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Publication numberUS3345627 A
Publication typeGrant
Publication dateOct 3, 1967
Filing dateFeb 1, 1965
Priority dateFeb 1, 1965
Publication numberUS 3345627 A, US 3345627A, US-A-3345627, US3345627 A, US3345627A
InventorsHerst Leonard A, Kaplan Marvin B, Spangenberg Charles B
Original AssigneeGeorge J Goldman, Herst Leonard A
Export CitationBiBTeX, EndNote, RefMan
External Links: USPTO, USPTO Assignment, Espacenet
Prowler alarm
US 3345627 A
Abstract  available in
Images(2)
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Claims  available in
Description  (OCR text may contain errors)

Oct. 3, 1967 A. HERsT ETAL 3,345,627

PROWLER ALARM Filed Feb. l, 1965 2 Sheets-Sheet l 6 ZeorzarvdAHenS Marl/Z755@ OC- 3, 1967 L.. A. HERST ETAL 3,345,627

PROWLER ALARM Filed Feb. l, 1965 -l* y V5 United States Patent 3,345,627 PROWLER ALARM Leonard A. Herst, Marvin B. Kaplan, and Charles B. Spangenberg, Chicago, Ill., assignors, by direct and mesne assignments, of fifty percent to Leonard A. Herst, and titty percent to George J. Goldman, both of Chrcago, Ill.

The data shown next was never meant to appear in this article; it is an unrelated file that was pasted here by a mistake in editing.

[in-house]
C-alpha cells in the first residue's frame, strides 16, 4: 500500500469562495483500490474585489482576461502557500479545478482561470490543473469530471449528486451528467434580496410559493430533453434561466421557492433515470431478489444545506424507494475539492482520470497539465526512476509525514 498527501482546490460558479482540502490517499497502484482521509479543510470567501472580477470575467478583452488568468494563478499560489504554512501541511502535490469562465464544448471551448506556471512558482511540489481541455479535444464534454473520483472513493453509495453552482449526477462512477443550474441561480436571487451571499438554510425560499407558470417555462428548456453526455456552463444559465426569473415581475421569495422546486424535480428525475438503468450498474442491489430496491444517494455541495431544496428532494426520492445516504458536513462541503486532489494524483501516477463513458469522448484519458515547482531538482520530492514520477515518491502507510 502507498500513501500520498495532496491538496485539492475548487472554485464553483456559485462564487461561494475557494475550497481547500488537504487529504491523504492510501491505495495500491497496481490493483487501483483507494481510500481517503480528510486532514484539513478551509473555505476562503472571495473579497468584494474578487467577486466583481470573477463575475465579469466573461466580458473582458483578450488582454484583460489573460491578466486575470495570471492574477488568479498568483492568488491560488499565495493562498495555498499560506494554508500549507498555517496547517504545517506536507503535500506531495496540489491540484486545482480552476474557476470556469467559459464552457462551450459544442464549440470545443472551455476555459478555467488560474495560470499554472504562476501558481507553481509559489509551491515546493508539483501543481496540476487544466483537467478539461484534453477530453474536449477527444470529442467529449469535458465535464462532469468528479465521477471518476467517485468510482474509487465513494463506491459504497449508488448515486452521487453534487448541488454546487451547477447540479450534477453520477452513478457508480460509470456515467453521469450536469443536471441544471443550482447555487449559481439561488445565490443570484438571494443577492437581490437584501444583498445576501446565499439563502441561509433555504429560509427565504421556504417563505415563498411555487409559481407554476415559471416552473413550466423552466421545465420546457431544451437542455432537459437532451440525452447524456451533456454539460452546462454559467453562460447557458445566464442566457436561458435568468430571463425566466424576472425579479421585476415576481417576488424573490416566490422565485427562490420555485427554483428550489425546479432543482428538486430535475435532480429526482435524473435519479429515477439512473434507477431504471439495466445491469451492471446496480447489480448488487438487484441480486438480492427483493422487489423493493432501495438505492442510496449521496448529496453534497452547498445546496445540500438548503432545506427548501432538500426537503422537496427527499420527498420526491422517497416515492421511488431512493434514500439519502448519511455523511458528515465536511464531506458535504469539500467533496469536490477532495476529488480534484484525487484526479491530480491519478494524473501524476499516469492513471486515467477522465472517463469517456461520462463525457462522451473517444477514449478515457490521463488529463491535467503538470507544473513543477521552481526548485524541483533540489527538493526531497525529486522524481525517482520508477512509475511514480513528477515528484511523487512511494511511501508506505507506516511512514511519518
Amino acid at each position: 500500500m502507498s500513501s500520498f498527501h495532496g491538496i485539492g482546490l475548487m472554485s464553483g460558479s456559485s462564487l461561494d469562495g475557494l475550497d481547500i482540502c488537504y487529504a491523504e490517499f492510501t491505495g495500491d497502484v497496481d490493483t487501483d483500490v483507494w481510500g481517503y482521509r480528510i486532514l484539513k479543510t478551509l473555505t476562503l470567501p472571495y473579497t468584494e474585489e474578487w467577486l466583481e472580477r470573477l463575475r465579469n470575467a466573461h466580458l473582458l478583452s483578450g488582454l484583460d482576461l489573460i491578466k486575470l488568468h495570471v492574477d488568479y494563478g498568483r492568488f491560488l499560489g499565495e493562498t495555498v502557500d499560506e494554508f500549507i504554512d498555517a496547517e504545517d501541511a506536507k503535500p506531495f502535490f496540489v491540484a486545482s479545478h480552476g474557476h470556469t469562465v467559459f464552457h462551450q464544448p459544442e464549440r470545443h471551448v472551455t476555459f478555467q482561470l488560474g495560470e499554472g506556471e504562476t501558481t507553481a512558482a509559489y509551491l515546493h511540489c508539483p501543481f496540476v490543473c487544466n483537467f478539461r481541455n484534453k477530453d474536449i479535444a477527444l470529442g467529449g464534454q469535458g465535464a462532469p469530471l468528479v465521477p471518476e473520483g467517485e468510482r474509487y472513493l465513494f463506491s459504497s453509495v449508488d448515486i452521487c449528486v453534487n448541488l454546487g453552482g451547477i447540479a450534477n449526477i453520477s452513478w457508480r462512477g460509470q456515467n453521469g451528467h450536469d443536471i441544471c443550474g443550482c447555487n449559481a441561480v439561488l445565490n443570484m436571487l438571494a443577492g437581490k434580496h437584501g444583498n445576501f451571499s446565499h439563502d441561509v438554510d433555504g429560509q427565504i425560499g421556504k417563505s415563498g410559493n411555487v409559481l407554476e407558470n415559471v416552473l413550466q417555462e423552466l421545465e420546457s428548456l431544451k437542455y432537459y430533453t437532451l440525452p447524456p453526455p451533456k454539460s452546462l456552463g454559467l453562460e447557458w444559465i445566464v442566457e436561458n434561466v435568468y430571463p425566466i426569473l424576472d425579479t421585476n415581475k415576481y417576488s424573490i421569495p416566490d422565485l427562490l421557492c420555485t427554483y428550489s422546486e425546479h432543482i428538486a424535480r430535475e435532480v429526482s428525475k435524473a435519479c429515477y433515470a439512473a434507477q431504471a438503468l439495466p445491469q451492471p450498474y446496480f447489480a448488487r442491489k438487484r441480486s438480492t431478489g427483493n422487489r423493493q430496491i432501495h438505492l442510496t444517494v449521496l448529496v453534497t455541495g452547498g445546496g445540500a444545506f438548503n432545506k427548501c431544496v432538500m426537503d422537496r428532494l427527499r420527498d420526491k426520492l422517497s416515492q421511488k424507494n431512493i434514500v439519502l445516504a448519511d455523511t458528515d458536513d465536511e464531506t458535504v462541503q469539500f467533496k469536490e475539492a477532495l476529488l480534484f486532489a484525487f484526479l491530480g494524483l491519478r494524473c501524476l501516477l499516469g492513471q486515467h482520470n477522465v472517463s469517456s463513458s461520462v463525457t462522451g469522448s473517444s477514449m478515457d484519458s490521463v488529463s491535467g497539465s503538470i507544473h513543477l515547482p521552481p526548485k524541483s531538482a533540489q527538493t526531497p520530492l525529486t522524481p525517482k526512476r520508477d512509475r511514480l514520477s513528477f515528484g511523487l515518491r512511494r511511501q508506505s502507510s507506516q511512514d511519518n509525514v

Filed Feb. 1, 1965, Ser. No. 429,322 1 Claim. (Cl. S40- 233) This invention relates to a signalling device. In particular, this invention relates to a portable, self-contained signalling device for sounding an alarm to detect unauthorized entry.

Various portable alarm devices for sounding a signal to warn of unauthorized entry heretofore have been developed. Generally speaking, these earlier devices involved rather elaborate preliminary preparations before the device could perform its intended function. Thus, in certain instances, cord or string was strung from the device to the entry-way to be guarded. Unauthorized movement of the door or window to which the device was connected by the string could then be transmitted to the device to establish a condition of imbalance in the device causing a switch, for example, to close and an alarm to sound. Apart from the disadvantages of time consuming and preliminary awkward preparations necessary for the activation of various conventional alarm devices of the type here under consideration, one of the more significant shortcomingsof their operation, in general, is their 1nability to continue sounding an alarm after the condition of imbalance, which initially activated the device, has been removed. In other words, the person responsible for the sounding of the alarm could, after making entry, quickly silence the alarm by re-establishing the normal, usually upright, non-operating condition of the device.

` In accordance with the present invention, there is provided a portable signalling or alarm device which effectively overcomes the disadvantages of .conventional portable alarm devices. The device of this invention 1s self-contained in that it requires no outside source of power to energize the alarm, is compact and light, and is fool-proof in its operation.